"An ounce of prevention is worth a pound of cure."
The famous quote from Benjamin Franklin is one we hear often in health care, and the Patient Protection and Affordable Care Act (ACA) will give us a new opportunity to put prevention into practice. If we are really serious about improving the health of Americans and communities across this nation, providing health insurance under Obamacare -- while an important first step -- will not be enough.
As the ACA begins to roll out across the nation, an estimated 14 million Americans will be eligible for health care coverage through a state or the federal exchange for insurance coverage starting in January 2014. At the same time, we know that only 10 percent of the overall health outcomes of a community are due to the healthcare delivery system, on which almost $3 trillion is spent yearly. To tackle the thorny issues that create long-term improvements in health and drive down costs, we must look at the underlying factors that affect health and invest in strategies that we know can prevent chronic diseases, such as obesity, diabetes, cancer and heart disease. Better health will only happen when we address some of these factors, such as an individual's behavior, and the underlying social factors that affect health.
Change is Difficult, But Necessary
The problem is, changing behaviors, which accounts for over half of health outcomes, is hard. To do this, we must provide education coupled with the appropriate incentives and policies that keep us healthier for the long-term. For example, to address overweight and obesity, access to affordable fruits and vegetables and safe places to walk and play are needed. Similarly, policies that eliminate smoking in workplaces and other public settings and raise the price of cigarettes are steps in the right direction to prevent smoking - a leading cause of cancer and heart disease.
In addition to insurance coverage, the ACA provides incentives to form accountable care organizations, which are integrated health delivery systems made up of hospitals, clinics, doctors and nurses united to provide more efficient quality care for the patients in its system. Dr. Donald Berwick, former head of the Centers for Medicaid and Medicare Services, has proposed a "triple aim" for these new health care systems: reduced costs, better quality and patient care, and improvements in population health.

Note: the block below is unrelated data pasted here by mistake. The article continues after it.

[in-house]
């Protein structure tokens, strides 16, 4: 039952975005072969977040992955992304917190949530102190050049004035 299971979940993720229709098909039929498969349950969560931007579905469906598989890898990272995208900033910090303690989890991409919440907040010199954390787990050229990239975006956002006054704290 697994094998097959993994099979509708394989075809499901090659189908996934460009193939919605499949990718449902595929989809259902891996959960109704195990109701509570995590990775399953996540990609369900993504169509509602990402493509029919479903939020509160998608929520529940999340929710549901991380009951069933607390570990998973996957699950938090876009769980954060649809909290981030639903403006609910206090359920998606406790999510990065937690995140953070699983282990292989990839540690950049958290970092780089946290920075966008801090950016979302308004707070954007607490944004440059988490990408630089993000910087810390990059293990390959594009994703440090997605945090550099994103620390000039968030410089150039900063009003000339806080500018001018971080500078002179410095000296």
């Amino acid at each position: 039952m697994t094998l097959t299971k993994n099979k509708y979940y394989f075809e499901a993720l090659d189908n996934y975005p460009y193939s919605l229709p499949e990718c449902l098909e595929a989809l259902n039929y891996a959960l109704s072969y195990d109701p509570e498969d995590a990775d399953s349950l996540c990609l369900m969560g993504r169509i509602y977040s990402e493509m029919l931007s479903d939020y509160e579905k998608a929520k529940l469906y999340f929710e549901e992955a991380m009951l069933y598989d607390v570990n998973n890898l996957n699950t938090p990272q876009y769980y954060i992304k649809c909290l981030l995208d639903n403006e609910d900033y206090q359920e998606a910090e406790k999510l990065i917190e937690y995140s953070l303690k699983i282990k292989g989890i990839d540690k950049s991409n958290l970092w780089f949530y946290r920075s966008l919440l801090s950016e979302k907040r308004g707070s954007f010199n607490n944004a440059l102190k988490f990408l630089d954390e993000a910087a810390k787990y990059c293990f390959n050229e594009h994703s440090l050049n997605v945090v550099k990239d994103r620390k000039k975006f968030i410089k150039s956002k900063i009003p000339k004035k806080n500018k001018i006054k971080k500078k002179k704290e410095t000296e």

Broader Definition of Population Health Needed
But if we define population health too narrowly, we will only address the health of individuals within the delivery system and we'll miss a major opportunity to focus on the entire community. Instead, a broader definition of population health that includes everyone in the community is needed to prevent chronic diseases, which are the growing driver of health care costs, from occurring at all. We need to invest as much in prevention, health promotion strategies and in safe, walkable communities where people have access to safe drinking water and clean air as we invest in good clinical services. Right now, the investment in prevention in community settings is less than 5 percent of the total spent on healthcare.
Align Health Delivery and Public Health Systems
Future health reform efforts need the collaboration of state and local health departments with the health delivery systems. A first step in the process of health delivery and public health systems working together is to map where their patients of health delivery systems live and then form partnerships with the local health departments in those communities to collaborate on improving specific health outcomes. Aligning the health delivery system with public health strategies in the community is the only way to produce the best health outcomes for patients and the community at large. States, such as Colorado, Oregon and Vermont, and health delivery systems, such as the Cambridge Health Alliance and Denver Health, are leading the way in developing collaborations between delivery systems and public health entities.
The Affordable Care Act could be a real opportunity to reduce long-term health costs and improve the health of the entire U.S. population. But to do this, we must look beyond the traditional models and invest in public health at the community and state level. We should not wait to spend more on cures for diseases that could have been avoided. To save money and lives, we need to follow Benjamin Franklin's advice -- invest in prevention first.
Deborah Klein Walker is a Vice President and Senior Fellow at Abt Associates. She served as Assistant and Associate Commissioner for 16 years at the Massachusetts Department of Public Health. She is a former president of the American Public Health Association and the Association of Maternal and Child Health Programs, and the 2012 winner of the APHA Martha May Elliot award for lifetime achievement in maternal and child health. The opinions expressed are her own and do not reflect those of Abt Associates.
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